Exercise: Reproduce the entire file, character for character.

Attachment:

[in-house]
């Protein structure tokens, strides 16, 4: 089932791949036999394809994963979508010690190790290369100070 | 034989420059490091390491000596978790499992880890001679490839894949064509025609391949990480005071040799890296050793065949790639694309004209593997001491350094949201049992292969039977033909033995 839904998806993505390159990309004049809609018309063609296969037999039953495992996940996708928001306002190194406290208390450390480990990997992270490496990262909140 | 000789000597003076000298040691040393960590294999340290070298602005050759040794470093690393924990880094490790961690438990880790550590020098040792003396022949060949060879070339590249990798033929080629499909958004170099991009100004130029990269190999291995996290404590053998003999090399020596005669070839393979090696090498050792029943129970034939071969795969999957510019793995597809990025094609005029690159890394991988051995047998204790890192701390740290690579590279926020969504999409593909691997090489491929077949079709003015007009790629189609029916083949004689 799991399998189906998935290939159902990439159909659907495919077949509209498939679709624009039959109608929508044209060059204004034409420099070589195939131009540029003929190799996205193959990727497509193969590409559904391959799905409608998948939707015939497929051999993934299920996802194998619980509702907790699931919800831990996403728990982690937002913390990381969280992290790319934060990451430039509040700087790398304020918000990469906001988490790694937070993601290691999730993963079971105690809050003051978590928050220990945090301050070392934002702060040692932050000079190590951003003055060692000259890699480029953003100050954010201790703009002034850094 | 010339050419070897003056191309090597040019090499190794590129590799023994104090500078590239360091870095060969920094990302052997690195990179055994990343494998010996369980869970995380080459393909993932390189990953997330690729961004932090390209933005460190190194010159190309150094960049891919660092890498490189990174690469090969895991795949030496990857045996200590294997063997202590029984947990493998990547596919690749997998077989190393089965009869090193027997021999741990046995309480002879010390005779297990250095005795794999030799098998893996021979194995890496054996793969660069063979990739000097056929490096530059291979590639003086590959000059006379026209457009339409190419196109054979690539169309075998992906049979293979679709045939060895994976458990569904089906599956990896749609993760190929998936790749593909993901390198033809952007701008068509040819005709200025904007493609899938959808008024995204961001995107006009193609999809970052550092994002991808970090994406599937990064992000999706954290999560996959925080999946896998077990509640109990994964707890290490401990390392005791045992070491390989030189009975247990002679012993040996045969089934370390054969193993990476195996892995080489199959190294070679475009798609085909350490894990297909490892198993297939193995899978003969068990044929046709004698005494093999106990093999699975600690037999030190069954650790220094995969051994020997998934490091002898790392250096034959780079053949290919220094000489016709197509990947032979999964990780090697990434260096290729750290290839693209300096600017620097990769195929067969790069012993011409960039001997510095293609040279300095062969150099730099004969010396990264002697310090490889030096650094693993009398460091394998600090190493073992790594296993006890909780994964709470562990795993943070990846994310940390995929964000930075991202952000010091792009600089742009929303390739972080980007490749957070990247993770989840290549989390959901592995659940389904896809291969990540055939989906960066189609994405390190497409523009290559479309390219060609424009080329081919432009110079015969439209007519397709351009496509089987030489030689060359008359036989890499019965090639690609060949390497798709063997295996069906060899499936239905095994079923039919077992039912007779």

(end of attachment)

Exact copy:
[in-house]
């Protein structure tokens, strides 16, 4: 089932791949036999394809994963979508010690190790290369100070 | 034989420059490091390491000596978790499992880890001679490839894949064509025609391949990480005071040799890296050793065949790639694309004209593997001491350094949201049992292969039977033909033995 839904998806993505390159990309004049809609018309063609296969037999039953495992996940996708928001306002190194406290208390450390480990990997992270490496990262909140 | 000789000597003076000298040691040393960590294999340290070298602005050759040794470093690393924990880094490790961690438990880790550590020098040792003396022949060949060879070339590249990798033929080629499909958004170099991009100004130029990269190999291995996290404590053998003999090399020596005669070839393979090696090498050792029943129970034939071969795969999957510019793995597809990025094609005029690159890394991988051995047998204790890192701390740290690579590279926020969504999409593909691997090489491929077949079709003015007009790629189609029916083949004689 799991399998189906998935290939159902990439159909659907495919077949509209498939679709624009039959109608929508044209060059204004034409420099070589195939131009540029003929190799996205193959990727497509193969590409559904391959799905409608998948939707015939497929051999993934299920996802194998619980509702907790699931919800831990996403728990982690937002913390990381969280992290790319934060990451430039509040700087790398304020918000990469906001988490790694937070993601290691999730993963079971105690809050003051978590928050220990945090301050070392934002702060040692932050000079190590951003003055060692000259890699480029953003100050954010201790703009002034850094 | 010339050419070897003056191309090597040019090499190794590129590799023994104090500078590239360091870095060969920094990302052997690195990179055994990343494998010996369980869970995380080459393909993932390189990953997330690729961004932090390209933005460190190194010159190309150094960049891919660092890498490189990174690469090969895991795949030496990857045996200590294997063997202590029984947990493998990547596919690749997998077989190393089965009869090193027997021999741990046995309480002879010390005779297990250095005795794999030799098998893996021979194995890496054996793969660069063979990739000097056929490096530059291979590639003086590959000059006379026209457009339409190419196109054979690539169309075998992906049979293979679709045939060895994976458990569904089906599956990896749609993760190929998936790749593909993901390198033809952007701008068509040819005709200025904007493609899938959808008024995204961001995107006009193609999809970052550092994002991808970090994406599937990064992000999706954290999560996959925080999946896998077990509640109990994964707890290490401990390392005791045992070491390989030189009975247990002679012993040996045969089934370390054969193993990476195996892995080489199959190294070679475009798609085909350490894990297909490892198993297939193995899978003969068990044929046709004698005494093999106990093999699975600690037999030190069954650790220094995969051994020997998934490091002898790392250096034959780079053949290919220094000489016709197509990947032979999964990780090697990434260096290729750290290839693209300096600017620097990769195929067969790069012993011409960039001997510095293609040279300095062969150099730099004969010396990264002697310090490889030096650094693993009398460091394998600090190493073992790594296993006890909780994964709470562990795993943070990846994310940390995929964000930075991202952000010091792009600089742009929303390739972080980007490749957070990247993770989840290549989390959901592995659940389904896809291969990540055939989906960066189609994405390190497409523009290559479309390219060609424009080329081919432009110079015969439209007519397709351009496509089987030489030689060359008359036989890499019965090639690609060949390497798709063997295996069906060899499936239905095994079923039919077992039912007779």